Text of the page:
Wednesday, July 16, 2008

Dealing With Monster

My Grandmother haunted the room right next to mine when I was a child. She was never so rude as to rattle chains or moan, or give any evidence really that she was there in spectral form, but she had lived in that room and had passed away. To most any child's imagination the fact that she now resided there as a spooky ghost is as unassailable a fact as 1+1=2, right?

What's worse is that her room was across the hall from the stairs leading down into the basement, the dark, lifeless basement full of strange furnace noises and creepy storage rooms. The section of hallway between the two may as well have meant a child proof psychic forcefield some nights.

What I'm saying is that, while I remember waking up scared at nights for the typical childhood fears, there were many nights I didn't try to sneak into my parent's room for the greater fear of being dragged into the basement by some drooling monster or pulled into my grandmother's room by her spectral form (Why would you do such a thing, Gran?).

My parents were lucky.

Alan, our more rough and tumble of our boys, gets scared of the dark. We leave the closet light on all night and I lay with him until he's out, but he inevitably wakes up and, without the haunting grandma/monster basement barrier, he makes his way to our room most nights now.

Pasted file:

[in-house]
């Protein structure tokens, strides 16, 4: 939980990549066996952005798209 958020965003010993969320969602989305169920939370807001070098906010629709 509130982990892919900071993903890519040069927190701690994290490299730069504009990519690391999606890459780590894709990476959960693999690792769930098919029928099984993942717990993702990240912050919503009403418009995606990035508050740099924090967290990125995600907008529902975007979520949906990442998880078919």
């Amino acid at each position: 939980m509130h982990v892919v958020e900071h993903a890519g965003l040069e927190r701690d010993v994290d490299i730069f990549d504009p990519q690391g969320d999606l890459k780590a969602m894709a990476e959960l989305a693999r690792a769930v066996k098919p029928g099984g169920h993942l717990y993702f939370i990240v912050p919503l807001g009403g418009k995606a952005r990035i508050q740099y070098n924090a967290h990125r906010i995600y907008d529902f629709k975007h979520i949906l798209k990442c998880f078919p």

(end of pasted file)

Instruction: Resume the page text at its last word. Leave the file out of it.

Brian has never shown any fear of the dark, monsters, ghosts, or any of that. He has a firm grasp on such reality, or lack thereof. As a kid I was more like Alan, and knew only peers who were afraid of the dark. As such I find myself impressed at Brian's courage or his obliviousness to it. BUT he does wake up with first light... even in the summer.

This all means I am spending most of my nights with Alan's foot in my side (he like to lay sideways, poking into both Rob and me). Also the dog likes to lay on my feet, no matter how many times I push him away. Then I'm awoke from this light sleep too early by Brian's cheery self.

In short, I'm not sleeping up to my potential.

I don't want to forbid Alan from coming in to our room when scared. One of the worst weeks of my childhood was after a sitter let me watch Salem's Lot and I became convinced I couldn't go to my parent, as they were now secret vampires. No, I want him to have a safe place for his fears... just not feel he needs to use it as often. Does anyone have any good imaginary monster tricks? Anything that works with your kids? We've tried the anti-monster spray, flashlights, and reasoning it through, but it just doesn't work. As a kid who had those fears, I can see why, but is there a good way to mute them at that age?


Kengo Biddles said...

I have some unreasonable fears, even into adulthood; they don't crop up often, but they do, on rare occasions.

And I empathize about the kids. Ginta's up around 6:00 usually, and Marko around 5:30. Ginta can get up and walk down the hall, and sometimes Miki will pull him into bed with us. But he doesn't lay sideways and his feet aren't in my *cough* side. They're someplace more personal. Yeah. Not fun.

We haven't had monster problems ... yet. Have you talked with him about the monsters, tried to defuse them?

Paul said...

We make our dog sleep in a crate ("his condo," we call it). At least that solves one problem.